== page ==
Picture this: you’ve decided to take a potential client to the hottest restaurant in town. You’re lucky enough to secure a reservation for 4 persons. You’re all set or, are you?
Upon entering your restaurant you find that your table is not quite ready and are told, “Why don’t you have a drink at the bar?” When you get to the bar there aren’t 4 seats together…you’re beginning to lose your grip. Once you are finally seated at your noisy table there is an onslaught of captains who repeat the evening’s specialties at warp speed and sommeliers with lists that take time to study. Your starving guests are now shouting out their items that you’ll need to pair with the appropriate wines.
Are you feeling comfortable?
The fine dining restaurant business is frenzied, usually over-booked, overwhelmed and determined to survive the evening with minimal complaints.
In order to have the very best experience at strengthening client relationships within the restaurant environment you need to do a little pre-planning.
Here are my suggestions:
- When you make your reservation, ask to speak directly with the manager or wine director/sommelier.
- Tell them you want to spend time with your clients and wish to pre-arrange as much as possible to achieve that goal. Decide right then if you have found an individual who’s willing to work with your intentions. Your successful experience depends upon your relationship with that person. If you can’t find the right person…change restaurants.
- Give them your budget. Without this they cannot begin to suggest what they can offer you.
- Always start with Champagne. American’s only drink Champagne on special occasions like New Years Eve. If you start your event with bubbles they will instantly feel very special.
- Tell the manager you would like two wines paired with the first course. (This is both original and entertaining.)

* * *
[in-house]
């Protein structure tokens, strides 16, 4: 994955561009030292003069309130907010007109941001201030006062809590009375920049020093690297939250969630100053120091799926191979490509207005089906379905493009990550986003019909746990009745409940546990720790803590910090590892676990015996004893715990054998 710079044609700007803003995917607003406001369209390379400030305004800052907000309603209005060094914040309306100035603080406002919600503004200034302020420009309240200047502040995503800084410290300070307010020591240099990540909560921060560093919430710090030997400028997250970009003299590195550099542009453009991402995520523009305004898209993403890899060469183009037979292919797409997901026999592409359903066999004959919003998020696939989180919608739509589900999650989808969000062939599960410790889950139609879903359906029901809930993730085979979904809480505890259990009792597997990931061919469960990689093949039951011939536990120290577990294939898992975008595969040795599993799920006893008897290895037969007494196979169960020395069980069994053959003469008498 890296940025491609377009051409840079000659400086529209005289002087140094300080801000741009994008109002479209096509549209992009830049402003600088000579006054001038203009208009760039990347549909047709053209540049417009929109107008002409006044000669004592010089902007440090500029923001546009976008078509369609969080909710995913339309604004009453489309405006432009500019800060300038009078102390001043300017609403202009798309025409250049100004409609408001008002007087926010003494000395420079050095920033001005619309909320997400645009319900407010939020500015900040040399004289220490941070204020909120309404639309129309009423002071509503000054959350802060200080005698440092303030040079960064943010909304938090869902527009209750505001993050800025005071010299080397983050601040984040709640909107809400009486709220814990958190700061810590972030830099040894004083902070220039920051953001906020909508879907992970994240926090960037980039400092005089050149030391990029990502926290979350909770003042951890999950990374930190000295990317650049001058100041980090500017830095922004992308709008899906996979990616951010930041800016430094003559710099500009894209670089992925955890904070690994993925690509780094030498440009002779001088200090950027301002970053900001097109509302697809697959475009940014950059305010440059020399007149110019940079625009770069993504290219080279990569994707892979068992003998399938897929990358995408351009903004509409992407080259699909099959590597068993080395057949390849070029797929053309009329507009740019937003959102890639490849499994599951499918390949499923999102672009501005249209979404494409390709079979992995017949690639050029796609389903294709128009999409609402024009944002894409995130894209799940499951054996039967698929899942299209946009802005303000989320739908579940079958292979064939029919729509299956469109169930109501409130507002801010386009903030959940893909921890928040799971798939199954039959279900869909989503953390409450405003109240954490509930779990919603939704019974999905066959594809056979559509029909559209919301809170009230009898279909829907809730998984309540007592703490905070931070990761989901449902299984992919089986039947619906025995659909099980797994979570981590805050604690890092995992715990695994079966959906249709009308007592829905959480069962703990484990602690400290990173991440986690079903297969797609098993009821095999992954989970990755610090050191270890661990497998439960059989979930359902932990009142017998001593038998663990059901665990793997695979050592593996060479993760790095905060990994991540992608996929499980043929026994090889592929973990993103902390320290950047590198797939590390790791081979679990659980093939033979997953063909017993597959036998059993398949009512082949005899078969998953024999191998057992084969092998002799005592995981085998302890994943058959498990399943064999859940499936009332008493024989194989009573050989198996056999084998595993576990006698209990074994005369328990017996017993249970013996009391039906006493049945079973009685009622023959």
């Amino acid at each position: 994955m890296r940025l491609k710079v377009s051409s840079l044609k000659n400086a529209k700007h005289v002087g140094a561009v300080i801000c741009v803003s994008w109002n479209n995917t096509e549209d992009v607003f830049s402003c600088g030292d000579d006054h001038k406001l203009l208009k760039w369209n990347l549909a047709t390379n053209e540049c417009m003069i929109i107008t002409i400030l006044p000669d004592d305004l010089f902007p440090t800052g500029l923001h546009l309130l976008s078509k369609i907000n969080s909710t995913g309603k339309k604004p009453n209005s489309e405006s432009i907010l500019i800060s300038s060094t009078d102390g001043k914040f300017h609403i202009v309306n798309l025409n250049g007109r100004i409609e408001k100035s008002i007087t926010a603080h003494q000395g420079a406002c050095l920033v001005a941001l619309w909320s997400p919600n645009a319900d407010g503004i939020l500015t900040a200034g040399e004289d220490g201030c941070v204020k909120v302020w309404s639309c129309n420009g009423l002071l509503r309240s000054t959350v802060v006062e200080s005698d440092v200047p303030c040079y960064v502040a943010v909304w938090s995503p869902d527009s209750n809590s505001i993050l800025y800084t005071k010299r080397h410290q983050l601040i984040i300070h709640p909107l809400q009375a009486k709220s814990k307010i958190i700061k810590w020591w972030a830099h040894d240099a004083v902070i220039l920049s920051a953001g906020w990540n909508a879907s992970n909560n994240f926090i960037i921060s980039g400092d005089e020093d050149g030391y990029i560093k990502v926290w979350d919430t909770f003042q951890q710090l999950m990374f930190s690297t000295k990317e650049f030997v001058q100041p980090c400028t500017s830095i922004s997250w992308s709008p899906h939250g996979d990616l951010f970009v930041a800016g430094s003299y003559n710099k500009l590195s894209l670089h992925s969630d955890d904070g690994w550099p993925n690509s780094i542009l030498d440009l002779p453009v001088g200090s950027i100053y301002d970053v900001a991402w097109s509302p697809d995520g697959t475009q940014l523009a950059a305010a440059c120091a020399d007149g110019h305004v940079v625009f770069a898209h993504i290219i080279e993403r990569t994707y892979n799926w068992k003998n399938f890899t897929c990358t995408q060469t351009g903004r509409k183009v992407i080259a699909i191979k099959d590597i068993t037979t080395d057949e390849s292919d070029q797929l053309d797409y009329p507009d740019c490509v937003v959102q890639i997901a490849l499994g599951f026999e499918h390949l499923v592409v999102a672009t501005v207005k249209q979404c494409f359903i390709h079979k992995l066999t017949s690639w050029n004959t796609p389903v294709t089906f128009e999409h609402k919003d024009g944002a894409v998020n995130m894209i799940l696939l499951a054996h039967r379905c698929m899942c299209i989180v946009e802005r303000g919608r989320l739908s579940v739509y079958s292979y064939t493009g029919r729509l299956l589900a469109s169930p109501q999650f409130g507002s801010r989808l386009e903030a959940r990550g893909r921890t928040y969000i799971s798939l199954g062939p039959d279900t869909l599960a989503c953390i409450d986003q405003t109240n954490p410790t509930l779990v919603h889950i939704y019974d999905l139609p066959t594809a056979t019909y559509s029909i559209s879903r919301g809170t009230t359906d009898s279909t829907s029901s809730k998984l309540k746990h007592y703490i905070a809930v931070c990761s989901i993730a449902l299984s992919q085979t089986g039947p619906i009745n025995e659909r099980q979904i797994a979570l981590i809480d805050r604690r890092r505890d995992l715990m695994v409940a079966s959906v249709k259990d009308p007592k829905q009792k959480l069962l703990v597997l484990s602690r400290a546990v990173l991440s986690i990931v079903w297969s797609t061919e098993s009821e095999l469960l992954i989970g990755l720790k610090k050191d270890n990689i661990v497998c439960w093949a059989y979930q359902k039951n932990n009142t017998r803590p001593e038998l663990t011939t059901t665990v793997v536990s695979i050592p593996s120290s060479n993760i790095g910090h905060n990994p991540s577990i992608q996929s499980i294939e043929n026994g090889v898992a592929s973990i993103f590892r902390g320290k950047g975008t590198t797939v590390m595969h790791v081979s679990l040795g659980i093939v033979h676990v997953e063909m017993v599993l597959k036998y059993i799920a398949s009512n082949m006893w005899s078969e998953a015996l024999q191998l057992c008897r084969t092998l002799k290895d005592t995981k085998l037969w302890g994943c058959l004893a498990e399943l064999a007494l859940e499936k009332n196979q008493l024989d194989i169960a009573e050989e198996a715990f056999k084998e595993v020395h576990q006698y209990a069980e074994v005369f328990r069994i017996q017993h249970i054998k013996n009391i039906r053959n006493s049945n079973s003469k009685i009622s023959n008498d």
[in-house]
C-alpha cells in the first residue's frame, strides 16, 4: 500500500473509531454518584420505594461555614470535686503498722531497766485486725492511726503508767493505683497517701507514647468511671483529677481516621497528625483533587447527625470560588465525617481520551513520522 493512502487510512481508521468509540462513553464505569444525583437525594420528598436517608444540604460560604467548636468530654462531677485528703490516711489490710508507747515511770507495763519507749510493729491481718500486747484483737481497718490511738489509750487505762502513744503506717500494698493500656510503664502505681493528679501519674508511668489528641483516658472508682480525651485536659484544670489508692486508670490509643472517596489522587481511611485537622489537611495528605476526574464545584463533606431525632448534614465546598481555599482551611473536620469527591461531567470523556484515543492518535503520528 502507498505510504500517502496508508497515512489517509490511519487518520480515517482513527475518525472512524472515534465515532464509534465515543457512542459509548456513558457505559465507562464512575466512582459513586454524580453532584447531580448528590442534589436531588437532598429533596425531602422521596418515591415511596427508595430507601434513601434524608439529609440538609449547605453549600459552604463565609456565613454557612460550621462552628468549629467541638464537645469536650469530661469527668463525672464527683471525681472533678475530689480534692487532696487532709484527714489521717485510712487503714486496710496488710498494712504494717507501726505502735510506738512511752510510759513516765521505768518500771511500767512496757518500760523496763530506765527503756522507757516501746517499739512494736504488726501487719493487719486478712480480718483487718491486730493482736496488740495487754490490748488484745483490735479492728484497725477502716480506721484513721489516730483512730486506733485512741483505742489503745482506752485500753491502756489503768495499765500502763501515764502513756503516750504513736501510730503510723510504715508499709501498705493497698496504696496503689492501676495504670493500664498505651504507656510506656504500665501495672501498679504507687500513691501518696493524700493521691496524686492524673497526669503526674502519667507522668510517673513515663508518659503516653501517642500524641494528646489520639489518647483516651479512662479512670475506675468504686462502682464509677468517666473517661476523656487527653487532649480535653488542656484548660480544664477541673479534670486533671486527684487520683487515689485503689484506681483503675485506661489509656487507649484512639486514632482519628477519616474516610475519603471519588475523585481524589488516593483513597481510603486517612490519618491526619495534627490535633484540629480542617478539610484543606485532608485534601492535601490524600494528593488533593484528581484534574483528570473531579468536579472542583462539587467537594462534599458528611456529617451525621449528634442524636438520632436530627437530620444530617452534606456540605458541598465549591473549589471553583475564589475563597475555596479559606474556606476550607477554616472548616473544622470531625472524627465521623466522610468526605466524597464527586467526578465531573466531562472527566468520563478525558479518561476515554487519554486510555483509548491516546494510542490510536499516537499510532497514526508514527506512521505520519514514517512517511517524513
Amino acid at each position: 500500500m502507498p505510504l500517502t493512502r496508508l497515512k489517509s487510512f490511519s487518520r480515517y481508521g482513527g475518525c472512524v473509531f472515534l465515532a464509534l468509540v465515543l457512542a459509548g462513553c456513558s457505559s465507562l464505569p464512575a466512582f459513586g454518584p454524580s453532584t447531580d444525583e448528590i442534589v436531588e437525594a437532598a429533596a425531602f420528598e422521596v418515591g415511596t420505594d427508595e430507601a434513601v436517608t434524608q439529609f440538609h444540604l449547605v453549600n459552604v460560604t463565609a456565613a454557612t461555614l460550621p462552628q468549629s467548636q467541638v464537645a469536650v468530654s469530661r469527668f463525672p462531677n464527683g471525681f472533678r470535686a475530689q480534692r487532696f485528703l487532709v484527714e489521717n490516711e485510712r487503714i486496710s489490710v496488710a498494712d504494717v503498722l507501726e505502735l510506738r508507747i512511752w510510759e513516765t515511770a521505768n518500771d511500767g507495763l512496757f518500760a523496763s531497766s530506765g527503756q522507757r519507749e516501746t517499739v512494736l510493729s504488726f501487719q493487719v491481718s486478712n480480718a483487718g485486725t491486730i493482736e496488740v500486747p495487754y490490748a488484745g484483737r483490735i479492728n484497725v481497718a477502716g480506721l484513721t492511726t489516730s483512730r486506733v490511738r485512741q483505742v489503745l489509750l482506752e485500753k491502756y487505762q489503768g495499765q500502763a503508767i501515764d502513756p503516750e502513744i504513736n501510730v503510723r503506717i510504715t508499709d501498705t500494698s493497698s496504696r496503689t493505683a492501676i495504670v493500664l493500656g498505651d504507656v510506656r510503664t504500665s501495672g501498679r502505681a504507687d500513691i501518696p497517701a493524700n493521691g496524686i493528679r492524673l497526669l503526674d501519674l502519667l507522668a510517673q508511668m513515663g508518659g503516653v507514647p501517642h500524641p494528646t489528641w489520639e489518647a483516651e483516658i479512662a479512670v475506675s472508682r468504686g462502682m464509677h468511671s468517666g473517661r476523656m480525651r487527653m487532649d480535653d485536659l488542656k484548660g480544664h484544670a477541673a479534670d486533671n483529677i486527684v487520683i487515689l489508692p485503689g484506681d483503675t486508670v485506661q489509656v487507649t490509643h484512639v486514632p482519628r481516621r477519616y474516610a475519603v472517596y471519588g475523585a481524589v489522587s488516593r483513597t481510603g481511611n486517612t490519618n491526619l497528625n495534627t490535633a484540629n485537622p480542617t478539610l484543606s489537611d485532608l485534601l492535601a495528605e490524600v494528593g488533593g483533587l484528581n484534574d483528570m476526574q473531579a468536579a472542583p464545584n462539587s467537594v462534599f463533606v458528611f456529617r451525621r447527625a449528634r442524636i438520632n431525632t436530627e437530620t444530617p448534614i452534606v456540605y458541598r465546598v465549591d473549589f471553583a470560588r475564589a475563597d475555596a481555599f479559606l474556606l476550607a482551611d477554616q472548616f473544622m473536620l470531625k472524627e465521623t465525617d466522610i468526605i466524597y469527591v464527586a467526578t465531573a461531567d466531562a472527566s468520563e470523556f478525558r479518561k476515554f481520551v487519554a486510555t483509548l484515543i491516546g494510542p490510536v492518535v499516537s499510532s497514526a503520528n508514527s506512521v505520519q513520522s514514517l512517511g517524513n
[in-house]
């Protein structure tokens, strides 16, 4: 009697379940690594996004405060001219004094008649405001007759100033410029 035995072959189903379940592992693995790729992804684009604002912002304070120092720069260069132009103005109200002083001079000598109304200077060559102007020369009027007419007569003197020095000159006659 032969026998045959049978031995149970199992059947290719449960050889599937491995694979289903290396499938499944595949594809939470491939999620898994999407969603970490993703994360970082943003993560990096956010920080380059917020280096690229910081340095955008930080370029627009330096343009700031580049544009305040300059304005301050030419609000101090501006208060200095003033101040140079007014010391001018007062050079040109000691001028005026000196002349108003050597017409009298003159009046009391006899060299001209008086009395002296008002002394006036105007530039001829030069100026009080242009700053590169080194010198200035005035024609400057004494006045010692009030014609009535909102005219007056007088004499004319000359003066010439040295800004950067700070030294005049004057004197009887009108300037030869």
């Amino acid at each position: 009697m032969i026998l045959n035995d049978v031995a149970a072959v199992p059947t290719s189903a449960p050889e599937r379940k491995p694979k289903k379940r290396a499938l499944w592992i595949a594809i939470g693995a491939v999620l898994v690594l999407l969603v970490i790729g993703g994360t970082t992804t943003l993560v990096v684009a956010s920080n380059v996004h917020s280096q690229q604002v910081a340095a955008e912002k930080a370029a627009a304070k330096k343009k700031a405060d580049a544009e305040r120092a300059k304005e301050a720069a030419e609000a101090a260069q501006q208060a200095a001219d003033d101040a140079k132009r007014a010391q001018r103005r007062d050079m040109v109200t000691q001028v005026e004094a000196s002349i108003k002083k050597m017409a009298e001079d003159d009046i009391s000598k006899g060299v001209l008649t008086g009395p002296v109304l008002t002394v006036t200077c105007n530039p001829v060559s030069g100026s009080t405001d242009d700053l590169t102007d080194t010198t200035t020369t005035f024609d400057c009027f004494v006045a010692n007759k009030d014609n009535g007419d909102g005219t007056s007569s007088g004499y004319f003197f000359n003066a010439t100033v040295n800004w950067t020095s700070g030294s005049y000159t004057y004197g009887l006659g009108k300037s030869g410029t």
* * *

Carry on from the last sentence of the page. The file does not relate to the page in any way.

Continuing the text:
- Have the wines served before the food. This allows your guests to focus on the wines you are presenting to them. Now you have something to work with as soon as you are seated.
New World vs. Old World (California Chardonnay vs. French white Burgundy…discuss the food-friendliness between the two)
Horizontal tasting i.e. sample several wines from the same vintage made by different wineries (compare 2 wineries/same grape variety…Napa/Sonoma Chardonnay vs. Santa Barbara Chardonnay…discuss stylistic differences)
Vertical tasting i.e. show how a wines flavor evolves as it ages. (compare 2 vintages/same winery…2002 cabernet vs. 2004)…demonstrate the importance of vintages.)
- Ask the restaurant about their signature menu items. Ask them what wines on their list are showing best with these foods.
- Be creative. Allow your guests to make discoveries by tasting new foods and wines they’ve never tried before. Steak and lobster is what everybody else does.
- Have the restaurant fax you their suggested food and wine pairings, along with their wine list. Look them over and make your decision.
- Ask them if they have a small private dining room. Get it. (private dining rooms are powerful)
Now you have Champagne waiting at your table. You have chosen the first course with two comparative wines that stimulate conversation. You are in control and can spend your time with them. This way you avoid the initial stress experienced by all the others who didn’t pre-plan their events.
Other things to consider:
- Ask the restaurant if they can provide crystal glassware. These can be rented at a nominal cost. Fine glassware provides powerful impact. Riedel is widely available.
- Make sure that your red wines are served at cellar temperature (62-65 degrees F.) This serves to amplify their fruit (sweetness) which will balance the wine’s acidity.
- Have them decant all red wines! This adds a touch of class and sets you apart from others who might entertain your clients.
- With larger parties, I like to serve red wines from magnum (double size) bottles. Most restaurants don’t carry magnums but, by calling them in advance, they will have time to special order them for your party.
I cannot tell you how often I’ve witnessed business dinners miss their mark because of lack of proper pre-planning. If you would like to create an extraordinary experience at your next client dinner, Wolf Management Consultants, LLC presents Power Entertaining for Lawyers with Eddie Osterland, Master Sommelier.